The U.S. carmaker has drawn criticism from some shareholders over the initial Peugeot investment. GM halved the book value of its stake in a February writedown.
GM has no plans to put in more cash, Chief Executive Dan Akerson said last week, while leaving the door slightly ajar.
“We don’t have any intention of investing additional funds into PSA at this time,” Akerson told reporters in Shanghai. “If we see something changes, we’ll evaluate that.”
Walking away may not be an easy option either. GM’s European turnaround plan draws on technology from vehicles such as the Peugeot 208 and Citroen C4 Picasso for future versions of the Opel Corsa small car and Zafira minivan.
But approval for sweeping cuts seems unlikely in Germany or France – where the government last year condemned Peugeot over plant and job cuts that President Francois Hollande described as “unacceptable”.
As one of its rescue conditions, the French government appointed civil servant Louis Gallois to Peugeot’s board. Gallois, a former CEO of Airbus parent EADS, declined to be interviewed for this report.
Ministers understand that Peugeot needs a fuller combination with GM or another industry partner and now expect Varin to present a new plan within months, a French official said.
While not “dogmatically” opposed to foreign control, the government remains determined to preserve Peugeot’s French sites and jobs, he added.
The government or a state-owned investment vehicle could end up taking a Peugeot stake if necessary, officials have also suggested.
In the past five years, GM has scrapped a Belgian car factory and earmarked another for closure in Germany, where it has about 20,000 employees.
Peugeot, which employs 77,000 workers in France, is shuttering its Aulnay plant near Paris and scaling down another domestic site. Its five French assembly plants ran at 71 per cent capacity in 2012, according to IHS Automotive data, while GM’s three main German sites were at 66 per cent.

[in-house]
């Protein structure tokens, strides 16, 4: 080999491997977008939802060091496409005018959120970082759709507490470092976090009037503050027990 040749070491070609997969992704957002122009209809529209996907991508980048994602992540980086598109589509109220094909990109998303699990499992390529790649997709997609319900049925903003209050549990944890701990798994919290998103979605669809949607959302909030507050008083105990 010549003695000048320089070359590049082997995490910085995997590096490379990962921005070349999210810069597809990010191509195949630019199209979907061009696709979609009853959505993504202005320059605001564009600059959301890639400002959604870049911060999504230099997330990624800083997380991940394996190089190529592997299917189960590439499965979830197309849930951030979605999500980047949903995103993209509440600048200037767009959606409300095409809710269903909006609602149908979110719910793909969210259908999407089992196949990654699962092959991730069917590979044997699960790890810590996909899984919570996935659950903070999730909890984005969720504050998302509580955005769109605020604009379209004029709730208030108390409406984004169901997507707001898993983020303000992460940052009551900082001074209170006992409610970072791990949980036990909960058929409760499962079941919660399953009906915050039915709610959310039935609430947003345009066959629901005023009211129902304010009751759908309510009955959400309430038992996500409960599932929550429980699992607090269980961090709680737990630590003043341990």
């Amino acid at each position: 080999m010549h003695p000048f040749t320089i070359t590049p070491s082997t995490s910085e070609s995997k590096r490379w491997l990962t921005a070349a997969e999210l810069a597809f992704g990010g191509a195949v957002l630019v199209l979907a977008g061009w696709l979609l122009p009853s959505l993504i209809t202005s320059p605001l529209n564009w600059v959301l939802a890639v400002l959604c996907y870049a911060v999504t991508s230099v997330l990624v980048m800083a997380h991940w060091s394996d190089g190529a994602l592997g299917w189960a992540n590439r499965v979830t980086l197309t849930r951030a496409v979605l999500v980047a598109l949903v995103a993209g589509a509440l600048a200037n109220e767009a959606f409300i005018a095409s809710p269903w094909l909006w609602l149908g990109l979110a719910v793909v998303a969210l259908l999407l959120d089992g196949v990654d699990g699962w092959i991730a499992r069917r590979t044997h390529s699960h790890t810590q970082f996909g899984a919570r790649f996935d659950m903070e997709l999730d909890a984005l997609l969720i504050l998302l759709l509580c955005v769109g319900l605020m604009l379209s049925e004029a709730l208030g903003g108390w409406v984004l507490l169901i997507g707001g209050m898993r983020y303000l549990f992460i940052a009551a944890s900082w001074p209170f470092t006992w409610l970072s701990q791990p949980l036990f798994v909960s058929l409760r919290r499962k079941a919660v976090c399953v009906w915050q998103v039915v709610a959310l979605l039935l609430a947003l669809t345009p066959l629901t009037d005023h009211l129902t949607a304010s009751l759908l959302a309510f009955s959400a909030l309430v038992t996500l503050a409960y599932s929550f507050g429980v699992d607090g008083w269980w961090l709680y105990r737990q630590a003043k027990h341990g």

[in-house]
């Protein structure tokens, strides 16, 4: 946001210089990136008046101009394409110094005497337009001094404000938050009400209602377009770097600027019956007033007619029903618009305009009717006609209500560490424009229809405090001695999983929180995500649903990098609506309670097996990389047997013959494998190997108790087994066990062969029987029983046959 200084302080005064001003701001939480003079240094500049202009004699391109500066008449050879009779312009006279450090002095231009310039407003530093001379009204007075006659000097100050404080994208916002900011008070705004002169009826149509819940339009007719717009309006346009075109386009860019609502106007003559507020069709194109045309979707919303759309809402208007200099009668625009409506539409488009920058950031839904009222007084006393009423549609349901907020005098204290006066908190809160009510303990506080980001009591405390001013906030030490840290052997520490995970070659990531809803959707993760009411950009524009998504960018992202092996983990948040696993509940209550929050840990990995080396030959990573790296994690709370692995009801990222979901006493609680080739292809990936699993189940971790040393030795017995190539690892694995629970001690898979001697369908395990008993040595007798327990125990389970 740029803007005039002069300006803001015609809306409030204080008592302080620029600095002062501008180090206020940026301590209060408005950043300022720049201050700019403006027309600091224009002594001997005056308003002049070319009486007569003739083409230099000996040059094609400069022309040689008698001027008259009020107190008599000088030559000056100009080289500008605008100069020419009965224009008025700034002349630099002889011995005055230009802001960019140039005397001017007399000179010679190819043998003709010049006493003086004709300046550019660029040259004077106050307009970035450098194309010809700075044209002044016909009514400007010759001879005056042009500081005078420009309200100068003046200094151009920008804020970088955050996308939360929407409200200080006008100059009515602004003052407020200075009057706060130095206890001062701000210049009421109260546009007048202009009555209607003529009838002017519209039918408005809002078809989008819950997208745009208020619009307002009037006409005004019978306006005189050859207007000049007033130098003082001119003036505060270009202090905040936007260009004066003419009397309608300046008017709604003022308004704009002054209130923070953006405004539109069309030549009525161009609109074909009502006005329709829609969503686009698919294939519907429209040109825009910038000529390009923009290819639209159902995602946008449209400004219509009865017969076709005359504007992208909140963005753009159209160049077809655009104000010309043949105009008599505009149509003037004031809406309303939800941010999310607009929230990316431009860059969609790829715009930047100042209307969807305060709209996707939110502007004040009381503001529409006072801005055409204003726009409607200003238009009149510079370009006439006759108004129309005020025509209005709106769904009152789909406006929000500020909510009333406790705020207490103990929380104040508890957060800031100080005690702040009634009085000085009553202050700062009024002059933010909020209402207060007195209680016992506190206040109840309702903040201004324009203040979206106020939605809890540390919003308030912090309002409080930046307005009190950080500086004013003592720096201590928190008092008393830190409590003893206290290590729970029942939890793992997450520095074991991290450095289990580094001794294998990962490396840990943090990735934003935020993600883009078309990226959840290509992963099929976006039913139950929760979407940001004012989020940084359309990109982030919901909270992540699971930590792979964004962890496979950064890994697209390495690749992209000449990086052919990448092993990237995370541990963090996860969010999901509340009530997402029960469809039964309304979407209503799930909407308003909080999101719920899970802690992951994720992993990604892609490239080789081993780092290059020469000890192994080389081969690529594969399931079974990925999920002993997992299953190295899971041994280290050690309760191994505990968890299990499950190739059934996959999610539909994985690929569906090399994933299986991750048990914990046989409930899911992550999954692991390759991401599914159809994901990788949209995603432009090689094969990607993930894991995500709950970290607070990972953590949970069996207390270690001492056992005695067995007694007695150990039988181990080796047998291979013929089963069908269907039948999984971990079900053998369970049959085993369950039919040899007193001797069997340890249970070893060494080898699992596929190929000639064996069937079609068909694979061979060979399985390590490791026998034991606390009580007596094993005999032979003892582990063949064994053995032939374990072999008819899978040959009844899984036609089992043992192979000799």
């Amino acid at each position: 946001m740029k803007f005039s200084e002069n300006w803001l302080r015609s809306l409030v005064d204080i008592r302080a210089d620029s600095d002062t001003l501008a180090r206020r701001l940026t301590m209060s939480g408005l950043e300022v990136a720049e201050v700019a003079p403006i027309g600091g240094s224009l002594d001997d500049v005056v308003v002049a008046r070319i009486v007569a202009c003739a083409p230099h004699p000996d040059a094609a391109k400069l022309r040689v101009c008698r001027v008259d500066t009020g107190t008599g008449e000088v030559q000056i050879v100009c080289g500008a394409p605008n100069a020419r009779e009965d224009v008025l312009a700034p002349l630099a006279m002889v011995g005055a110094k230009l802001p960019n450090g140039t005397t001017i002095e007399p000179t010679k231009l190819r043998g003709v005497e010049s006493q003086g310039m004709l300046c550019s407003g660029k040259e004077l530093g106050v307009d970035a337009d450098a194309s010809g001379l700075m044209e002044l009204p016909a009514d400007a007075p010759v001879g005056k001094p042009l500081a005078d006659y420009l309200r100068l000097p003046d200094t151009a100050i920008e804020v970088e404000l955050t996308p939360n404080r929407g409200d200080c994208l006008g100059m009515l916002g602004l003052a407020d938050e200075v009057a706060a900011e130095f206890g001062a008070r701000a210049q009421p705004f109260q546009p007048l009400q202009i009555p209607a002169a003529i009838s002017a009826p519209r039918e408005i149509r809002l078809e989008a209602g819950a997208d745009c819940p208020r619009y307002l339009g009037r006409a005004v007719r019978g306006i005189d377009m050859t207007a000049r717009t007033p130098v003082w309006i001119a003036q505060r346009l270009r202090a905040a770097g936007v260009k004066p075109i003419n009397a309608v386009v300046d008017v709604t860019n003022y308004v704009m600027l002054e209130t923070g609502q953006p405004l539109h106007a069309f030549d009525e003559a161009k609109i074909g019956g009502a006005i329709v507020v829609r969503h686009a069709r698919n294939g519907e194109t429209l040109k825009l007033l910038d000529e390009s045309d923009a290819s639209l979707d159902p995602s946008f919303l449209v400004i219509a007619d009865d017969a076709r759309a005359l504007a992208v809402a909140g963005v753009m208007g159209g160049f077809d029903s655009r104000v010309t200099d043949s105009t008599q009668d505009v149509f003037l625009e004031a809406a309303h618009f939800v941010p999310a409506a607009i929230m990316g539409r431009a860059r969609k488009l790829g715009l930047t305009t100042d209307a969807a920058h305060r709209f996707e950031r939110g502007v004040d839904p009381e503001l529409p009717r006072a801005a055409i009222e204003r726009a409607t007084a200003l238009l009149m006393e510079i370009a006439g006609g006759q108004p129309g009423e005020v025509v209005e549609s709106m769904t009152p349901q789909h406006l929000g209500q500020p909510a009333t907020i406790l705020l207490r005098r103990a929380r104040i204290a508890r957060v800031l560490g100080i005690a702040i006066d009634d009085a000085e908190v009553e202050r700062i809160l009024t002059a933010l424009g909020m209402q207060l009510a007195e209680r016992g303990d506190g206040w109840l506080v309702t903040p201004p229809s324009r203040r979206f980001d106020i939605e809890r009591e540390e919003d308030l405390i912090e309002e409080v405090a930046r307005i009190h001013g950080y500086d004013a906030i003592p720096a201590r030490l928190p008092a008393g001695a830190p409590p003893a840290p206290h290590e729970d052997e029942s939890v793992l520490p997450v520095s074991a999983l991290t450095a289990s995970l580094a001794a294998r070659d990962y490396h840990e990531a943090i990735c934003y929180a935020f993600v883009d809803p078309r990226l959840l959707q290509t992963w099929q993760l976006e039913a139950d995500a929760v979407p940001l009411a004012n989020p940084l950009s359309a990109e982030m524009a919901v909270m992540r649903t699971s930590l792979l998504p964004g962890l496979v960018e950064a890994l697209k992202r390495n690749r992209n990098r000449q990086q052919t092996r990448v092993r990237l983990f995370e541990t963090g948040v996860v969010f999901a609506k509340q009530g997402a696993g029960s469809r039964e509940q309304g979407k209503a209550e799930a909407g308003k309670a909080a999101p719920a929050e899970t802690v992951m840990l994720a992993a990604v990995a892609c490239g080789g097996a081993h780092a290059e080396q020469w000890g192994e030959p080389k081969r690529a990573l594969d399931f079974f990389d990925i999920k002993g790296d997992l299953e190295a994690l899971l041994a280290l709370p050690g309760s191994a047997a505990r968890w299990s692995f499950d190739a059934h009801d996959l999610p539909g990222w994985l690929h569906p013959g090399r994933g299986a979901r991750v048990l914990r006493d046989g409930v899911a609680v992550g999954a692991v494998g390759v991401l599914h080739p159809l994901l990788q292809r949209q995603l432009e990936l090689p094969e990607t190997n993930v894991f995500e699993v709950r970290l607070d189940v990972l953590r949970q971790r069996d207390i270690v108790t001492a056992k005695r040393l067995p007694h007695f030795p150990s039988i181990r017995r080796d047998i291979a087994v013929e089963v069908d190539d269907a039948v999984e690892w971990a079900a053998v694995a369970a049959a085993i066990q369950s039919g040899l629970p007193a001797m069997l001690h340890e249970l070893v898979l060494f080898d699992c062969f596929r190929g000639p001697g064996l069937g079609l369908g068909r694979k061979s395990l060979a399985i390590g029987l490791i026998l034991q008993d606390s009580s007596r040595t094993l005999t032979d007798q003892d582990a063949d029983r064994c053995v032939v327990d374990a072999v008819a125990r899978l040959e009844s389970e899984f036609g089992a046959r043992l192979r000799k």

Combining their European operations would require deep cuts to draw benefit from the considerable overlap between similarly sized and priced cars. GM sold 9.3 million vehicles globally last year and its French partner 3 million.
Peugeot also ended 2012 with cash of 6.67 billion euros, excluding listed subsidiary Faurecia, and is expected to consume 2 billion this year after restructuring costs.
Together with 2.4 billion euros in undrawn credit lines, that will leave about 7 billion in available reserves – but the real cushion is closer to 4 billion because Peugeot needs the difference just to operate.
“The minimum level of liquidity they need is 3 billion,” said a London-based auto analyst with a major U.S. bank. “You never want to use that up.”
At Peugeot’s current market value of 2.2 billion euros, raising another 1 billion in equity would dilute current shareholdings by at least a third. The immediate effect could be reduced by issuing convertible bonds along with shares.
“The only way it works is with a family dilution,” said one source.
Such an upheaval for the company would reduce Europe’s remaining trio of car dynasties to a pair: BMW’s Quandts and the Agnellis still reigning over Fiat.
Chairman Thierry Peugeot and his cousin Robert, who heads the family holding company, both declined to be interviewed. ($1 = 0.7691 euros) (Additional reporting by Soyoung Kim in New York, Ben Klayman and Deepa Seetharaman in Detroit, Christiaan Hetzner in Frankfurt, Matthieu Protard, Jean-Baptiste Vey and Julien Ponthus in Paris; editing by David Stamp)